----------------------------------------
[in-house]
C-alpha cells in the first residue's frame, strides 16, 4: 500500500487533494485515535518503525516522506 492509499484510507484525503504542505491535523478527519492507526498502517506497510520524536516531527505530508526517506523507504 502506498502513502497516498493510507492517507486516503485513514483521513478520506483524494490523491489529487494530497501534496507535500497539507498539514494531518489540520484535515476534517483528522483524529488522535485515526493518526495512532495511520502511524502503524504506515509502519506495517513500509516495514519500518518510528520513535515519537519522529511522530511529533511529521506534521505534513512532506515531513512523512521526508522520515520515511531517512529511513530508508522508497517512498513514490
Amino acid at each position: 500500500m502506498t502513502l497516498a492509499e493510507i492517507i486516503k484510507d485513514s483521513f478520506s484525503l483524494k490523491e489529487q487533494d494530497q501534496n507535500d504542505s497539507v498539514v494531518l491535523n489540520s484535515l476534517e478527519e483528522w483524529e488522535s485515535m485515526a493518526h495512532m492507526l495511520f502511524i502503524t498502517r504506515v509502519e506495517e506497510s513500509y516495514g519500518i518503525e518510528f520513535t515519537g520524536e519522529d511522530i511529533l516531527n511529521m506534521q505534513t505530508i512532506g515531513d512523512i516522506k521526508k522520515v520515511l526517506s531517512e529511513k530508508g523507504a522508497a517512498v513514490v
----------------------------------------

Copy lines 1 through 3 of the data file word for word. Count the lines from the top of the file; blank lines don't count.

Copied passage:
[in-house]
C-alpha cells in the first residue's frame, strides 16, 4: 500500500487533494485515535518503525516522506 492509499484510507484525503504542505491535523478527519492507526498502517506497510520524536516531527505530508526517506523507504 502506498502513502497516498493510507492517507486516503485513514483521513478520506483524494490523491489529487494530497501534496507535500497539507498539514494531518489540520484535515476534517483528522483524529488522535485515526493518526495512532495511520502511524502503524504506515509502519506495517513500509516495514519500518518510528520513535515519537519522529511522530511529533511529521506534521505534513512532506515531513512523512521526508522520515520515511531517512529511513530508508522508497517512498513514490
Amino acid at each position: 500500500m502506498t502513502l497516498a492509499e493510507i492517507i486516503k484510507d485513514s483521513f478520506s484525503l483524494k490523491e489529487q487533494d494530497q501534496n507535500d504542505s497539507v498539514v494531518l491535523n489540520s484535515l476534517e478527519e483528522w483524529e488522535s485515535m485515526a493518526h495512532m492507526l495511520f502511524i502503524t498502517r504506515v509502519e506495517e506497510s513500509y516495514g519500518i518503525e518510528f520513535t515519537g520524536e519522529d511522530i511529533l516531527n511529521m506534521q505534513t505530508i512532506g515531513d512523512i516522506k521526508k522520515v520515511l526517506s531517512e529511513k530508508g523507504a522508497a517512498v513514490v